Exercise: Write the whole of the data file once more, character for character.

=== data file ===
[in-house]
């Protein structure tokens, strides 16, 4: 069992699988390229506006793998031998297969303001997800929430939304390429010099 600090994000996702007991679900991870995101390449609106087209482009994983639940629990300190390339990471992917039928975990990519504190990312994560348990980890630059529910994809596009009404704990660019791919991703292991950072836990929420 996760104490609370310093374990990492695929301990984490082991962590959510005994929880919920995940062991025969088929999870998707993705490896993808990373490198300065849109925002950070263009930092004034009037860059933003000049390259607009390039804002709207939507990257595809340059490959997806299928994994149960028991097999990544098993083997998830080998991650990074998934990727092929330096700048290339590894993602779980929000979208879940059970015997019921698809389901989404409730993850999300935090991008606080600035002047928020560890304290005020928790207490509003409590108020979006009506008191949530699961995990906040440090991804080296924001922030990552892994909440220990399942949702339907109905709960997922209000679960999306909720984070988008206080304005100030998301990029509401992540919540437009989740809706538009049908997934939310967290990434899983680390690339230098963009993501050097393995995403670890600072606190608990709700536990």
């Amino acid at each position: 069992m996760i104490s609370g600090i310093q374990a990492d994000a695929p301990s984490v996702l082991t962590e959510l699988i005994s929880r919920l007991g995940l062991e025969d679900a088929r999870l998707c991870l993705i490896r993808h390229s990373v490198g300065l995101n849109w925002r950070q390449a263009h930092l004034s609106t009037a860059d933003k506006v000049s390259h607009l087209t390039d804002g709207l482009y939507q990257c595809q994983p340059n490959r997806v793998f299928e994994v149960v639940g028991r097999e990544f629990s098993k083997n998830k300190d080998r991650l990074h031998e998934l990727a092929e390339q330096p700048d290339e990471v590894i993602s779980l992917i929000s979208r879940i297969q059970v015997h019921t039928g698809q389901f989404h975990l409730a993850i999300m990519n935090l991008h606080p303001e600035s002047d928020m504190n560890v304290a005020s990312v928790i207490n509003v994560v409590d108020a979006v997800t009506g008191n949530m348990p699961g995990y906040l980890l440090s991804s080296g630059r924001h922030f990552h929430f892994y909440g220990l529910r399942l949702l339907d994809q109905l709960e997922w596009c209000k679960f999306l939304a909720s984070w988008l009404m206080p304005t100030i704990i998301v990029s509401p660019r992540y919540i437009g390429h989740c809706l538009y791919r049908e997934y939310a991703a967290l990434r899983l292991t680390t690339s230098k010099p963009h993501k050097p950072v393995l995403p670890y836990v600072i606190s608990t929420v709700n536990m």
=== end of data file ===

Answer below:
[in-house]
């Protein structure tokens, strides 16, 4: 069992699988390229506006793998031998297969303001997800929430939304390429010099 600090994000996702007991679900991870995101390449609106087209482009994983639940629990300190390339990471992917039928975990990519504190990312994560348990980890630059529910994809596009009404704990660019791919991703292991950072836990929420 996760104490609370310093374990990492695929301990984490082991962590959510005994929880919920995940062991025969088929999870998707993705490896993808990373490198300065849109925002950070263009930092004034009037860059933003000049390259607009390039804002709207939507990257595809340059490959997806299928994994149960028991097999990544098993083997998830080998991650990074998934990727092929330096700048290339590894993602779980929000979208879940059970015997019921698809389901989404409730993850999300935090991008606080600035002047928020560890304290005020928790207490509003409590108020979006009506008191949530699961995990906040440090991804080296924001922030990552892994909440220990399942949702339907109905709960997922209000679960999306909720984070988008206080304005100030998301990029509401992540919540437009989740809706538009049908997934939310967290990434899983680390690339230098963009993501050097393995995403670890600072606190608990709700536990």
């Amino acid at each position: 069992m996760i104490s609370g600090i310093q374990a990492d994000a695929p301990s984490v996702l082991t962590e959510l699988i005994s929880r919920l007991g995940l062991e025969d679900a088929r999870l998707c991870l993705i490896r993808h390229s990373v490198g300065l995101n849109w925002r950070q390449a263009h930092l004034s609106t009037a860059d933003k506006v000049s390259h607009l087209t390039d804002g709207l482009y939507q990257c595809q994983p340059n490959r997806v793998f299928e994994v149960v639940g028991r097999e990544f629990s098993k083997n998830k300190d080998r991650l990074h031998e998934l990727a092929e390339q330096p700048d290339e990471v590894i993602s779980l992917i929000s979208r879940i297969q059970v015997h019921t039928g698809q389901f989404h975990l409730a993850i999300m990519n935090l991008h606080p303001e600035s002047d928020m504190n560890v304290a005020s990312v928790i207490n509003v994560v409590d108020a979006v997800t009506g008191n949530m348990p699961g995990y906040l980890l440090s991804s080296g630059r924001h922030f990552h929430f892994y909440g220990l529910r399942l949702l339907d994809q109905l709960e997922w596009c209000k679960f999306l939304a909720s984070w988008l009404m206080p304005t100030i704990i998301v990029s509401p660019r992540y919540i437009g390429h989740c809706l538009y791919r049908e997934y939310a991703a967290l990434r899983l292991t680390t690339s230098k010099p963009h993501k050097p950072v393995l995403p670890y836990v600072i606190s608990t929420v709700n536990m």